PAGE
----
Andrea Clifford with the Kentucky Department of Transportation, says road conditions improved as temperatures rose, but sections can refreeze.
FEMA refused the city’s initial claims, noting that Louisville’s debris removal costs were higher than other communities throughout the state that also suffered damage.
(Thanks to Lisa Autry, Kentucky Public Radio/WKYU, Bowling Green) This week marks the one year anniversary of one of Kentucky’s worst weather disasters. An ice storm that moved through the commonwealth January 27 and 28, 2009 left more than 750,000 homes and businesses without electricity. Tens of thousands more were without service in southern Indiana.… Continue reading Ice Storm Anniversary Marked
A third utility in Kentucky is serving notice of its intent to try to recoup clean-up costs associated with last January’s debilitating ice storm.
Wind, rain, snow – nope we’re not talking about today’s forecast but the windstorm of September 2008 and the ice storm of January 2009.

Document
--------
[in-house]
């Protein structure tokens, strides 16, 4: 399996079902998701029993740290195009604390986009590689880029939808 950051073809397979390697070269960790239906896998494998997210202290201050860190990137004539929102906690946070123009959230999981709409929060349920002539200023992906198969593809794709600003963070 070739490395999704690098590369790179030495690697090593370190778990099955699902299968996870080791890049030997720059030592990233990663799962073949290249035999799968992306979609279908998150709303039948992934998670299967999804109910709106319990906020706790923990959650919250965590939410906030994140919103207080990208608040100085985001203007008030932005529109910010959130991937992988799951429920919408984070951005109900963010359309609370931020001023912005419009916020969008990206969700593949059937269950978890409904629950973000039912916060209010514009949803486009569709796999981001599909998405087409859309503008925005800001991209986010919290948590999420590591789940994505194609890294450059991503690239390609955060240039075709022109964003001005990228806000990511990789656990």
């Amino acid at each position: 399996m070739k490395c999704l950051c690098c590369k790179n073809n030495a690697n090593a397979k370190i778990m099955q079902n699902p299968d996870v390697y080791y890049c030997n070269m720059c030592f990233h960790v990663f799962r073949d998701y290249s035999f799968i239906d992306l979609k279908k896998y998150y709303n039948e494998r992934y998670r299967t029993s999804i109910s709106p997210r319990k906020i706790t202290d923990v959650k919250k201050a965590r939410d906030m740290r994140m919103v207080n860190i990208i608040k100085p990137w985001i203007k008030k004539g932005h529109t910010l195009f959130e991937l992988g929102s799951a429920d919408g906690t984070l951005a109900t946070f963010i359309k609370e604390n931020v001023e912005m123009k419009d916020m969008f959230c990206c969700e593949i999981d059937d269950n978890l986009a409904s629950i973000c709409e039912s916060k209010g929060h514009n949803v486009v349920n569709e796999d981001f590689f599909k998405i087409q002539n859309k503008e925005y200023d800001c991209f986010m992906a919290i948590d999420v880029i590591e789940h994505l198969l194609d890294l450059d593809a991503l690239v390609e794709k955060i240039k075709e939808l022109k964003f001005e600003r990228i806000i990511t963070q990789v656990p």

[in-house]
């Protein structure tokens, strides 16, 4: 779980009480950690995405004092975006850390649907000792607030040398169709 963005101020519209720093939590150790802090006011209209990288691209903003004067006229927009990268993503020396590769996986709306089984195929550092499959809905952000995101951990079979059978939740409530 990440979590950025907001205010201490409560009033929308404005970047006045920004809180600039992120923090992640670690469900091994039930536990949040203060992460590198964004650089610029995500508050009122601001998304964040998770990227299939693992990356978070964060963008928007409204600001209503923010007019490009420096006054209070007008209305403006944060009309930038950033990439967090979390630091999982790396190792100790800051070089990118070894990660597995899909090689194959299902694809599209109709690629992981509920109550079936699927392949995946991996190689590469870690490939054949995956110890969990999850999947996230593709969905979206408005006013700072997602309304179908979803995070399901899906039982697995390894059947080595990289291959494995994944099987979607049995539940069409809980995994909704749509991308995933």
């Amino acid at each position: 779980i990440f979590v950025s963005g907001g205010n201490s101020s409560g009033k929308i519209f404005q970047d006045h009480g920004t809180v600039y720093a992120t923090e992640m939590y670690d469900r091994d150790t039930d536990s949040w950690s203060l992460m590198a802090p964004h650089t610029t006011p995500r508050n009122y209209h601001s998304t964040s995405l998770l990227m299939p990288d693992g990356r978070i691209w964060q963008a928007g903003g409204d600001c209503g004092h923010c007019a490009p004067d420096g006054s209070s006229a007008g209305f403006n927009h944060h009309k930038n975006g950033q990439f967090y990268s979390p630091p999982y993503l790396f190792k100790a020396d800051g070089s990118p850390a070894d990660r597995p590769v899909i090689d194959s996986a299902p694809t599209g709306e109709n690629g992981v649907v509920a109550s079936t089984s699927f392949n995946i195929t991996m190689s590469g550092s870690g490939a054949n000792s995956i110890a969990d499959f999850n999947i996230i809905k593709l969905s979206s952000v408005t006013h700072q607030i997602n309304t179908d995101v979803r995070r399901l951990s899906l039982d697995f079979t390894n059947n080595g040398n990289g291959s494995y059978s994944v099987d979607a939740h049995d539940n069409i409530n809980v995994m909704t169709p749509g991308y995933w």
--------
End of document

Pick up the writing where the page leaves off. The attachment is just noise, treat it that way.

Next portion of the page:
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Officials with Louisville-based utility E.ON U.S. say they’re eager to evaluate the recommendations included in a report from the Kentucky Public Service Commission on last September’s windstorm and January’s ice storm.
The Kentucky Public Service Commission is preparing to release a comprehensive review of utility company responses to two natural disasters that recently struck the state.
From Stu Johnson, Kentucky Public Radio/WEKU, Richmond The parent firm of Louisville Gas and Electric Company and Kentucky Utilities has asked for some guidance from the Kentucky Public Service Commission on ways to lessen the likelihood of future power outages. The request from E.ON U.S. comes after January’s massive ice storm that caused widespread outages.… Continue reading E.ON U.S. Looking At Ways To "Harden" System
From Kentucky Public Radio’s Tony McVeigh Two major power utilities in Kentucky are establishing separate accounts to recoup damage costs associated with last January’s debilitating ice storm. Fifty-one percent of LG&E’s customers, mostly in Jefferson County, lost power during the ice storm. Forty-percent of Kentucky Utilities’ customers were impacted, but damage to KU’s system was more severe, since most… Continue reading LG and E, KU: Ike And Ice Costs Total $134 Million
The Kentucky Public Service Commission says it’s looking for ways to improve the commonwealth’s power infrastructure.